Should we sell our church building?

May 2, 2013

I know some of you have a love/hate relationship with your church buildings. Your church’s floors may have asbestos in them and the roof may leak and the sanctuary is not wheelchair accessible. Maybe you are secretly hoping for a strategically placed tornado.

Or maybe you should sell your building? Wouldn’t that make life easier?

Well, yes and no.  Selling your building might provide you with a big wad of cash to move to a better building or start a creative house church ministry.  Some of the churches I’ve studied did things like that successfully.  But there are other factors to consider:

  • Do you have a better idea about where you should meet?  If you’re thinking “coffee house”, consider whether your congregation will ever be able to sing together again.  If you’re thinking “rented store front”, remember that the landlord might kick you out (this once happened to Solomon’s Porch).
  • Could your building be put to better use while you are still using it?  For instance, are there non-profit groups or another congregation who could share it with you for a reasonable rate?
  • Remember that you have more than a building.  You also have a location.  Why did God put you in your neighborhood in the first place?  What was/is your mission on that particular peice of holy ground?
  • Instead of selling it, could you give your building to another church who really needs it?
  • If you sell it to the first buyer who comes along, such as a CVS franchise, as in this story, will the community be losing a beloved landmark?

I’m generally pretty hard-nosed about not letting buildings get in the way of ministry.  But I also believe buildings have a function, and I am still on the fence  about the Church cashing out its physical presence in our communities. (Have you ever tried to find a House Church to attend?  I have.  Never found it.)  There is something about church buildings that civilizes our world.  They remind us that humanity is about pursuing more than self-protection, money, sports and Kentucky Fried Chicken.

And the fact is that, except in some juicy locations, many church buildings are not worth nearly as much in dollars as you may think.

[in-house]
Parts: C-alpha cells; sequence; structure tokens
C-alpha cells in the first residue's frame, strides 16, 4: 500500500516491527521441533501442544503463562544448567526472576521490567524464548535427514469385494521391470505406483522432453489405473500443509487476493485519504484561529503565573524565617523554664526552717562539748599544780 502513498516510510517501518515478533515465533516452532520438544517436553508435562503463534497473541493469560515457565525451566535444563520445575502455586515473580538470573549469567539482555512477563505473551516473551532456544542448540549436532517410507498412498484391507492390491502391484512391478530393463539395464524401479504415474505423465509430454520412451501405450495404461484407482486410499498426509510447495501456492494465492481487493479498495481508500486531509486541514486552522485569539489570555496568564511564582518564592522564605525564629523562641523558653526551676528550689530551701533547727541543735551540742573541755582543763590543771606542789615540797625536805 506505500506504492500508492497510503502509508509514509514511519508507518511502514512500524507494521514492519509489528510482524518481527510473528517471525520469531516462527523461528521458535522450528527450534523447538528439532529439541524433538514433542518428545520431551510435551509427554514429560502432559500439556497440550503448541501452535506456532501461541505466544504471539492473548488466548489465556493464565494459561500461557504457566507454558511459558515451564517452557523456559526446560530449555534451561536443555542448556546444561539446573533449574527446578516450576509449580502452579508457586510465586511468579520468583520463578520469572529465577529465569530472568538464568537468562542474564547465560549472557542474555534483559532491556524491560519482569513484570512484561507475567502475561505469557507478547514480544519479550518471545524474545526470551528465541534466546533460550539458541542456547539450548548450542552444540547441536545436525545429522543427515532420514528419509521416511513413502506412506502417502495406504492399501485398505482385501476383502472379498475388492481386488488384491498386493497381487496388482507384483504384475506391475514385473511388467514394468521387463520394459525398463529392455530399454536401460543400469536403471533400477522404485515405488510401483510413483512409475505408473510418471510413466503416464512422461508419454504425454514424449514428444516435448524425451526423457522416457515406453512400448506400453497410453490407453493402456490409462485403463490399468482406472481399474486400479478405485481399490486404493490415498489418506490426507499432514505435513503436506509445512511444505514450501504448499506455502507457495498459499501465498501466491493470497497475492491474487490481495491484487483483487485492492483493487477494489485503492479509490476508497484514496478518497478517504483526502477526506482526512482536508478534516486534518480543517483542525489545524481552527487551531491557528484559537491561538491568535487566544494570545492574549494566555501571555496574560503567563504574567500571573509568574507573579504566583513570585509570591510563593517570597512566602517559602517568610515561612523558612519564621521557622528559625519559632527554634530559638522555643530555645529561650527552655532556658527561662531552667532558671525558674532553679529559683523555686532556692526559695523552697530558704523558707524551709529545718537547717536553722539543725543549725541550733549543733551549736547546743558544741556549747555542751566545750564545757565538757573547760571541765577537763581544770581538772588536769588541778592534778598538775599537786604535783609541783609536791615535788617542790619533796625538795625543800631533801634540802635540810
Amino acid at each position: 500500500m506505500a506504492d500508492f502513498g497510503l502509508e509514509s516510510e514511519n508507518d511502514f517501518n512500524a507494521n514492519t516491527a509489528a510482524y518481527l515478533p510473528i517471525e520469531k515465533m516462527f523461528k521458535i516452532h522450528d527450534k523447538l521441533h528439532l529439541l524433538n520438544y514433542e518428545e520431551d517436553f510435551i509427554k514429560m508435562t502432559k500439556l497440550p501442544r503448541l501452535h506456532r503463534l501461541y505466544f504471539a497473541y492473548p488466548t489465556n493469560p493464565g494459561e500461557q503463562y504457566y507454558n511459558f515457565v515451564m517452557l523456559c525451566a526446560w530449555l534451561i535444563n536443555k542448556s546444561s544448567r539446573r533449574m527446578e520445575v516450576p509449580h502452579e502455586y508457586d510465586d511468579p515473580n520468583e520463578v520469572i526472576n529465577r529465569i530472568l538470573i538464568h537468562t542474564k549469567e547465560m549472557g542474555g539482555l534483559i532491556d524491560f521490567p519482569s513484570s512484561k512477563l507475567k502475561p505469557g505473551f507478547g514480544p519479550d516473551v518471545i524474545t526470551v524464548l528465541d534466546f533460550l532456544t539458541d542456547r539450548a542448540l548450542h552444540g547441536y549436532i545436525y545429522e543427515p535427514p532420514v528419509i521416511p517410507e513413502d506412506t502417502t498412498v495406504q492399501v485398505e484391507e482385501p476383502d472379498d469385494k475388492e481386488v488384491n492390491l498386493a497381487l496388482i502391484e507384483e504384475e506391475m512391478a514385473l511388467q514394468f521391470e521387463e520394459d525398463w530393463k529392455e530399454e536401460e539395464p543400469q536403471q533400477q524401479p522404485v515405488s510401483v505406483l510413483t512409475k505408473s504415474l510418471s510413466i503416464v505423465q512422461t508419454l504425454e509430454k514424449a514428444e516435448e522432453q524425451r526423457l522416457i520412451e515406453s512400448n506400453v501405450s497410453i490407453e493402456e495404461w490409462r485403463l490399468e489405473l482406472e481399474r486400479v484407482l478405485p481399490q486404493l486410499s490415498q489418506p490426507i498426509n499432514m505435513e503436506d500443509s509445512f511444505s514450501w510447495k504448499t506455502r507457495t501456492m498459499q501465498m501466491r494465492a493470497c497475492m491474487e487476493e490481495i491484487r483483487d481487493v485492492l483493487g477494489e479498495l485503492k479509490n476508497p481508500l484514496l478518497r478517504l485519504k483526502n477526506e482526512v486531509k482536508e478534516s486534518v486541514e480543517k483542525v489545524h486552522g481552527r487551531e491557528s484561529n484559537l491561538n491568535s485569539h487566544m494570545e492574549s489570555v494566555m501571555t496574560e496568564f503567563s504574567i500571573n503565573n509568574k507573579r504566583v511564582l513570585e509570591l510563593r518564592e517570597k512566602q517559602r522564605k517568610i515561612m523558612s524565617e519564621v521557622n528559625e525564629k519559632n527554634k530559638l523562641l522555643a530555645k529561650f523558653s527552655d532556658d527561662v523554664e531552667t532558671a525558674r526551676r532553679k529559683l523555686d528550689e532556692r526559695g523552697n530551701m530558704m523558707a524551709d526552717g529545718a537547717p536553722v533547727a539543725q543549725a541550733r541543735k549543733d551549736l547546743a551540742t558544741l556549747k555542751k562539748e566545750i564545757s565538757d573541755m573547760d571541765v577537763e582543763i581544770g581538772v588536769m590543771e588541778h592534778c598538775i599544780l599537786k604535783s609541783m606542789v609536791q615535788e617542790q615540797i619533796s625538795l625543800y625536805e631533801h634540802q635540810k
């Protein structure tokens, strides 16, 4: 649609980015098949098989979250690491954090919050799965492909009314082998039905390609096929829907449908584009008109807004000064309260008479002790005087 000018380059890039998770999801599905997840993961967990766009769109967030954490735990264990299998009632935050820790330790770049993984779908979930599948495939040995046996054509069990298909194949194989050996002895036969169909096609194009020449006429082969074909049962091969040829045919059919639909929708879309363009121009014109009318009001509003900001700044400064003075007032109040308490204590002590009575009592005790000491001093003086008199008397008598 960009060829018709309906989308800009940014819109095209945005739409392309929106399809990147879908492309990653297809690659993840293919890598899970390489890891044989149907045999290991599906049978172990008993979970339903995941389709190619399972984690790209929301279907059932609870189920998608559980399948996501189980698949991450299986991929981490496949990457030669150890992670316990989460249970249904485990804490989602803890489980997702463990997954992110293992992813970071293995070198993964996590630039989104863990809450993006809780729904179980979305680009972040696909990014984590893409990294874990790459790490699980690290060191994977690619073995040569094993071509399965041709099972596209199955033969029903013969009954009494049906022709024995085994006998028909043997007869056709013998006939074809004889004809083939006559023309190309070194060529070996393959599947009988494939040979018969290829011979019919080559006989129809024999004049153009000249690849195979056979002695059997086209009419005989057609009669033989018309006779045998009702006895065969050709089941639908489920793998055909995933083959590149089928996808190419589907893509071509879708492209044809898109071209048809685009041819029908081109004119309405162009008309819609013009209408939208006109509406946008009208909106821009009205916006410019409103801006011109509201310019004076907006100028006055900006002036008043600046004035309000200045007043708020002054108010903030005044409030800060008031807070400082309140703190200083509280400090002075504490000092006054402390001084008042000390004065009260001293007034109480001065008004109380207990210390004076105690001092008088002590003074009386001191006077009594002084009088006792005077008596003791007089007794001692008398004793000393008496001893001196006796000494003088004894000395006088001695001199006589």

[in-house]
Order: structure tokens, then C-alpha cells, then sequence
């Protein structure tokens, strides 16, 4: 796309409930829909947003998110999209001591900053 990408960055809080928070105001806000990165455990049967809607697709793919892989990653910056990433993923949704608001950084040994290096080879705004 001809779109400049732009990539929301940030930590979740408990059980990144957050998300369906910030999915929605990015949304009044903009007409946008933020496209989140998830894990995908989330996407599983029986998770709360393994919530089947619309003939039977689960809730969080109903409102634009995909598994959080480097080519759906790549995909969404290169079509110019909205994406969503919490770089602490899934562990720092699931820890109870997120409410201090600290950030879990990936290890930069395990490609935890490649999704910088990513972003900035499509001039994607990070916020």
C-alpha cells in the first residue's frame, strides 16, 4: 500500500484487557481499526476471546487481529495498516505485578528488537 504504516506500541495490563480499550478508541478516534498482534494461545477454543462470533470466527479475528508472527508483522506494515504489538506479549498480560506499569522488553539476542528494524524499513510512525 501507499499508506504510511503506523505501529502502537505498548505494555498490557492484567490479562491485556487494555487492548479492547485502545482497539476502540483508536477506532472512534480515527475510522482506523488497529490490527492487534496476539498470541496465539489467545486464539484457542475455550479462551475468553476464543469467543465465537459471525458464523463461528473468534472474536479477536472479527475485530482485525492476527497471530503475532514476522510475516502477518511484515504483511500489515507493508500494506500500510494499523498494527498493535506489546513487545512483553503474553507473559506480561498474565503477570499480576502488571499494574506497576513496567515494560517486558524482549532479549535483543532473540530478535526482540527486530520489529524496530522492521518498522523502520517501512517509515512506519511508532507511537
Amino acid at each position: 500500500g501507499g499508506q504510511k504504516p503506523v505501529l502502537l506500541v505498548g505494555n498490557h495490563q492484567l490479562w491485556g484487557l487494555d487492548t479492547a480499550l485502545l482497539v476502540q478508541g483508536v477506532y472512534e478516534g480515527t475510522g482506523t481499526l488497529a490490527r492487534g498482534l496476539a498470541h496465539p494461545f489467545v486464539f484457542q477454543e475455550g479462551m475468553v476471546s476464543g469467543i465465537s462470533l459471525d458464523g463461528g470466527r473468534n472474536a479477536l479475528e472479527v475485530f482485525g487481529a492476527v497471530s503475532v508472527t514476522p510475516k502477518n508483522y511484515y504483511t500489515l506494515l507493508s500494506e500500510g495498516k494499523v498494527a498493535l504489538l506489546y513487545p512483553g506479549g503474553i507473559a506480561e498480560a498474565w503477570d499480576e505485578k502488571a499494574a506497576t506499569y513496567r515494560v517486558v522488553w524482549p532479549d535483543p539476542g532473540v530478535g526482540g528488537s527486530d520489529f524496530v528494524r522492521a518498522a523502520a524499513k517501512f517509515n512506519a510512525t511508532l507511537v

It might be time to sell your building and move to a location that better suits your church’s mission.  But first, you may want to read this article about an Episcopal church in Connecticut, where the Diocese is viewing a former church building as an asset, and has invited interested parties into conversation about how it might be used for the benefit of its community.

And in this story from Seattle, another Diocese transferred responsibility for the maintenance of a church building to a sister church, which oversees use of the space for a variety of community non-profit groups.

Church buildings are like congregations: loaded with the power to save your soul or drive you crazy– maybe both on the same day.  Proceed with caution.

Originally posted at From Death to Life


Sometimes Moving is the Answer

My mother's church is currently considering what they should do as there are significant repairs needed to the building, a large outstanding mortgage on an addition built about 10 years ago, they are right in the middle of a medical community that is encroaching upon them and to top it off, once the hospital completes a building next door all they will have available to them on Sundays is about 18 parking spots for a church that has well over 100 who come to worship each week.  The rest of the week, they have virtually no parking, so forget about funerals, weddings, midweek Bible study, etc. as far as parking is concerned.  Add to that it's an aging congregation and in my mind, their best bet for them is to move and rebuild or rent somewhere else.  However, to the author's point, the church could seek out ways to ensure the church is used for a good purpose should they decide to move rather than just abandoning it.

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